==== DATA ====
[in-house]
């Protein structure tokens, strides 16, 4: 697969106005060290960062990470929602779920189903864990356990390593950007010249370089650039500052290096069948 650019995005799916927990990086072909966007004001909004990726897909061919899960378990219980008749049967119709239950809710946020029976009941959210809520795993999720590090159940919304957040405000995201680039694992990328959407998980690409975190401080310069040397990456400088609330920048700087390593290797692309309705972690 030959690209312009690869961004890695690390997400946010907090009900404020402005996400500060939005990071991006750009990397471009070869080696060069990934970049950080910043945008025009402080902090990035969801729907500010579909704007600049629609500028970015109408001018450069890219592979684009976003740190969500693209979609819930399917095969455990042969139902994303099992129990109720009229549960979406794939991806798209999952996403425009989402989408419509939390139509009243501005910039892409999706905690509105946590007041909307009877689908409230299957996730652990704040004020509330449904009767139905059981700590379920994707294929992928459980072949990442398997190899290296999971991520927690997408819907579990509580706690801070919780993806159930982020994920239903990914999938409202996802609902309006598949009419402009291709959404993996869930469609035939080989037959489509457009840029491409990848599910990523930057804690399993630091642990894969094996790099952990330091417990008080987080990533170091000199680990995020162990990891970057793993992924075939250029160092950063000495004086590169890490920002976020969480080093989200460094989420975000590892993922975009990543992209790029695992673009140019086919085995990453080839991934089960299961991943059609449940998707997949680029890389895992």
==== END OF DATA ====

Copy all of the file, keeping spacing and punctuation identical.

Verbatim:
[in-house]
């Protein structure tokens, strides 16, 4: 697969106005060290960062990470929602779920189903864990356990390593950007010249370089650039500052290096069948 650019995005799916927990990086072909966007004001909004990726897909061919899960378990219980008749049967119709239950809710946020029976009941959210809520795993999720590090159940919304957040405000995201680039694992990328959407998980690409975190401080310069040397990456400088609330920048700087390593290797692309309705972690 030959690209312009690869961004890695690390997400946010907090009900404020402005996400500060939005990071991006750009990397471009070869080696060069990934970049950080910043945008025009402080902090990035969801729907500010579909704007600049629609500028970015109408001018450069890219592979684009976003740190969500693209979609819930399917095969455990042969139902994303099992129990109720009229549960979406794939991806798209999952996403425009989402989408419509939390139509009243501005910039892409999706905690509105946590007041909307009877689908409230299957996730652990704040004020509330449904009767139905059981700590379920994707294929992928459980072949990442398997190899290296999971991520927690997408819907579990509580706690801070919780993806159930982020994920239903990914999938409202996802609902309006598949009419402009291709959404993996869930469609035939080989037959489509457009840029491409990848599910990523930057804690399993630091642990894969094996790099952990330091417990008080987080990533170091000199680990995020162990990891970057793993992924075939250029160092950063000495004086590169890490920002976020969480080093989200460094989420975000590892993922975009990543992209790029695992673009140019086919085995990453080839991934089960299961991943059609449940998707997949680029890389895992």